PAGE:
Widespread tissue hypoxia dysregulates cell and metabolic pathways

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Neurodegenerative diseases are also vascular diseases. This has long been observe in Alzheimer, but it is also true for amyotrophic lateral sclerosis or multiple sclerosis. The purpose of this study by Elena Hernandez-Gerez and al was to determine the extent and role of systemic hypoxia in the pathogenesis of spinal muscular atrophy (SMA).

Necrosis at the tip of toes and fingers has been observed in SMA patients, as well as thrombotic occlusions of small vessels, together with significant reductions in vascular density in the mouse models of severe SMA, these symptoms suggest defects in blood supply. In fact SMA mouse spinal cord is hypoxic, suggesting that other tissues may also be affected. All tissues can be damaged by hypoxia, but motor neurons are particularly sensitive.

enter image description here Source: James Heilman, MD via Wikipedia

Historically, non-neuronal pathology has been of less interest, as the severe motor neuron pathology negated the need to consider additional therapies.

However, now that treatments have become available, including Nusinersen (Spinraza) and Onasemnogene abeparvovec (Zolgensma), survival is increasing, but so is the likelihood of significant non-neuronal co-morbidities. It is now clear that a number of non-neuronal tissues also show disease-related pathology, and that the cardiovascular system is particularly involved, with heart, vessels, and circulating cells all described as pathological in severe mouse models and now also increasingly in patients.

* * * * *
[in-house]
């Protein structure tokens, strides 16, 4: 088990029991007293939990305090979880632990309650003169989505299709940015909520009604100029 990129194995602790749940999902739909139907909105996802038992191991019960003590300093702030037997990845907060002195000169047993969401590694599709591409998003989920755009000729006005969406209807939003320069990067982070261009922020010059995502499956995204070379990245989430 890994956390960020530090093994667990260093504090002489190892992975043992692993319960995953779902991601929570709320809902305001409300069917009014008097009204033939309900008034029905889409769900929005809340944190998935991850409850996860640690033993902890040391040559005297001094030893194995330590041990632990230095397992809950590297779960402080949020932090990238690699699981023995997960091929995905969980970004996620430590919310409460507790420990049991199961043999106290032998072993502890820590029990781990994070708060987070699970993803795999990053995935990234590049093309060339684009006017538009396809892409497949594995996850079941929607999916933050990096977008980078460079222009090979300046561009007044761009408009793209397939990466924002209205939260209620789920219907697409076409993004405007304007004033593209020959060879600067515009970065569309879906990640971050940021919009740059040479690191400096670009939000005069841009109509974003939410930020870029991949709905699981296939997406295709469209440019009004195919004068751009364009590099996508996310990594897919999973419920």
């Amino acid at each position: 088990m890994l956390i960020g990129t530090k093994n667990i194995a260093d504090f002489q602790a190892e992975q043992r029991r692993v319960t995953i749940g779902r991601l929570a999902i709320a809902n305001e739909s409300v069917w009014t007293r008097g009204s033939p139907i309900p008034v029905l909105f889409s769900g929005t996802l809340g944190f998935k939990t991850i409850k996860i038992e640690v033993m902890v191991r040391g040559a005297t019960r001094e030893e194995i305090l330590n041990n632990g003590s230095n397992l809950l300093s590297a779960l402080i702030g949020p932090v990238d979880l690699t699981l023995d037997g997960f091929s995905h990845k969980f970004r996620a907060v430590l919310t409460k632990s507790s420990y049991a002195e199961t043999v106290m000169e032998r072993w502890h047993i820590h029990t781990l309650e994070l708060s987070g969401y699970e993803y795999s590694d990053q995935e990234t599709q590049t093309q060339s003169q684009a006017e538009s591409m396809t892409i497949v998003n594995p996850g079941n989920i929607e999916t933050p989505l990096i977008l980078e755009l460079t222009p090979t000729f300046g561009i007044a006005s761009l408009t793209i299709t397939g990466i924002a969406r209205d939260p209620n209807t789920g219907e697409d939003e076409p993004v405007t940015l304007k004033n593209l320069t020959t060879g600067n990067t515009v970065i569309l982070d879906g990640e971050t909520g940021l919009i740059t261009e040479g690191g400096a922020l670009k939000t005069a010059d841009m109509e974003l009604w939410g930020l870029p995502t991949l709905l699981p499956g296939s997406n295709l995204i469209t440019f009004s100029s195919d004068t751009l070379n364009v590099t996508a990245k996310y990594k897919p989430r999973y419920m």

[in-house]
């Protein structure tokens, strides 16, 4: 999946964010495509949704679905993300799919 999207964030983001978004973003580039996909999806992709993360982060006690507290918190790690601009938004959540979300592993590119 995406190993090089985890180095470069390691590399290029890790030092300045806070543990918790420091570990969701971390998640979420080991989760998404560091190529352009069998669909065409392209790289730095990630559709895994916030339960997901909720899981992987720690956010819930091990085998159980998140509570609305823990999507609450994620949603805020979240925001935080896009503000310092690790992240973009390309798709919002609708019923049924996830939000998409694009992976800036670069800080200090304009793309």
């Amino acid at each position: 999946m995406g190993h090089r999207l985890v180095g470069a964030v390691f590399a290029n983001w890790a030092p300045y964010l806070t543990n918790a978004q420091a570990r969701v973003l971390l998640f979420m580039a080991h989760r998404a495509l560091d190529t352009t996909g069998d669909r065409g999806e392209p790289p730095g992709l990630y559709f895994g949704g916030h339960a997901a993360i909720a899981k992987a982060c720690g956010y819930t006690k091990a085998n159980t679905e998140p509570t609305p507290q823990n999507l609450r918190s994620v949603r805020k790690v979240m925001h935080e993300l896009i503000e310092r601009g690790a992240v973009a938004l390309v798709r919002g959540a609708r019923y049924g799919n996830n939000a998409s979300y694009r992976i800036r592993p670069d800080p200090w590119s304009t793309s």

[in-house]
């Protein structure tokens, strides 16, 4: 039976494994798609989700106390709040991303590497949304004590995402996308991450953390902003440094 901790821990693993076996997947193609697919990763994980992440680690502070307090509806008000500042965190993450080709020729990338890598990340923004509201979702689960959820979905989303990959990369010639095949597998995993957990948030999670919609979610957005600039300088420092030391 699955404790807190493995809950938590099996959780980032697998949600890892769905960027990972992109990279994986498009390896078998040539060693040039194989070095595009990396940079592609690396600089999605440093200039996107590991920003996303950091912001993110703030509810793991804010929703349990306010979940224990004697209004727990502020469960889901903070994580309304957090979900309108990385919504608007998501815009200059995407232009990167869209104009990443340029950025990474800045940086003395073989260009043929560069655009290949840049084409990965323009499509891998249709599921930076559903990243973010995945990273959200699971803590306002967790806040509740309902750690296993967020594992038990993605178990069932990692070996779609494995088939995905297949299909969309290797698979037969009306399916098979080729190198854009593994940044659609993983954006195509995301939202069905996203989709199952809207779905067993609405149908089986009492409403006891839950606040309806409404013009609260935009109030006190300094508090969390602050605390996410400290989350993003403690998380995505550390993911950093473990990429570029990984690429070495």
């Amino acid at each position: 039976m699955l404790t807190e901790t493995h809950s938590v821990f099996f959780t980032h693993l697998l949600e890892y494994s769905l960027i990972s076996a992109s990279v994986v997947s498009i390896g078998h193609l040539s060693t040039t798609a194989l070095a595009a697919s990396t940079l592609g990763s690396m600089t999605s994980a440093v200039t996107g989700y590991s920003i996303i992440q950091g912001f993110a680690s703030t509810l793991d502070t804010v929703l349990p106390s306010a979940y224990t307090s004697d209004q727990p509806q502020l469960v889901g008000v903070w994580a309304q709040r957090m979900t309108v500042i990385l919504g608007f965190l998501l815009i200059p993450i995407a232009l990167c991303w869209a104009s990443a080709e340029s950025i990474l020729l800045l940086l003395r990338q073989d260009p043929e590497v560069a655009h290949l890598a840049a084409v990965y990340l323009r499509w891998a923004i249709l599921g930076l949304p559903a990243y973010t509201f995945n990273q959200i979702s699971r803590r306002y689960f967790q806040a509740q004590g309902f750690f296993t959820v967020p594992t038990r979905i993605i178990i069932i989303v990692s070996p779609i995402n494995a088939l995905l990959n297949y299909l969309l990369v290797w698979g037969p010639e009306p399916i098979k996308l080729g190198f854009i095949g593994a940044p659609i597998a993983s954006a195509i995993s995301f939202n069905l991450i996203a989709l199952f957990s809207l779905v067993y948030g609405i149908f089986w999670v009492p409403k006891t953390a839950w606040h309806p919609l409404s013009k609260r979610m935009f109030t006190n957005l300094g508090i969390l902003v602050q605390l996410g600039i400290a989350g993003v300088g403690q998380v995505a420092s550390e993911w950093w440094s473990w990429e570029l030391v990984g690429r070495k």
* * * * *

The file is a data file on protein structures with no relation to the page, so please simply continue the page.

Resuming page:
The authors were keen to understand the extent to which vascular dysfunction could contribute to and potentially exacerbate motor neuron death, having previously shown decreased vasculature associated with tissue hypoxia in spinal cord. Hypoxia was assayed in vivo in early-symptomatic (postnatal day 5) SMA-model mice.

Hypoxia is widespread in neuronal and nonneuronal tissues in pre/early-symptomatic SMA mice Here the authors show using qualitative and quantitative techniques that a wide range of tissues from brain and eye, through skeletal muscle to visceral organs are significantly hypoxic at pre/ early symptomatic time points. Importantly skin and lung, which can absorb atmospheric oxygen, showed no evidence of hypoxia.

All assays found significant levels of hypoxia in multiple organ systems in early symptomatic SMA mouse pups, except aerated tissues such as skin and lungs. This was accompanied by significantly increased glucose uptake in many affected organs, consistent with a metabolic hypoxia response. SMN protein levels were shown to vary widely between motor neuron precursors in vitro, and those with lower levels were most susceptible to cell death. In addition, SMA-model motor neurons were particularly sensitive to hypoxia, with reduced ability to transport lactate out of the cell in hypoxic culture, and a failure in normal cell cycle progression.

Not only is there widespread tissue hypoxia and multi-organ cellular hypoxic response in SMA model mice, but SMA-model motor neurons are especially susceptible to that hypoxia. The data support the hypothesis that vascular defects leading to hypoxia are a significant contributor to disease progression in SMA, and offer a route for combinatorial, non-SMN related therapy. This immediately suggests a need to assess SMA patients, and particularly those undergoing therapy, for ongoing, perhaps low-level chronic hypoxia, and also potential utilization of oxygenation as an easy to deliver, ameliorative, therapy.


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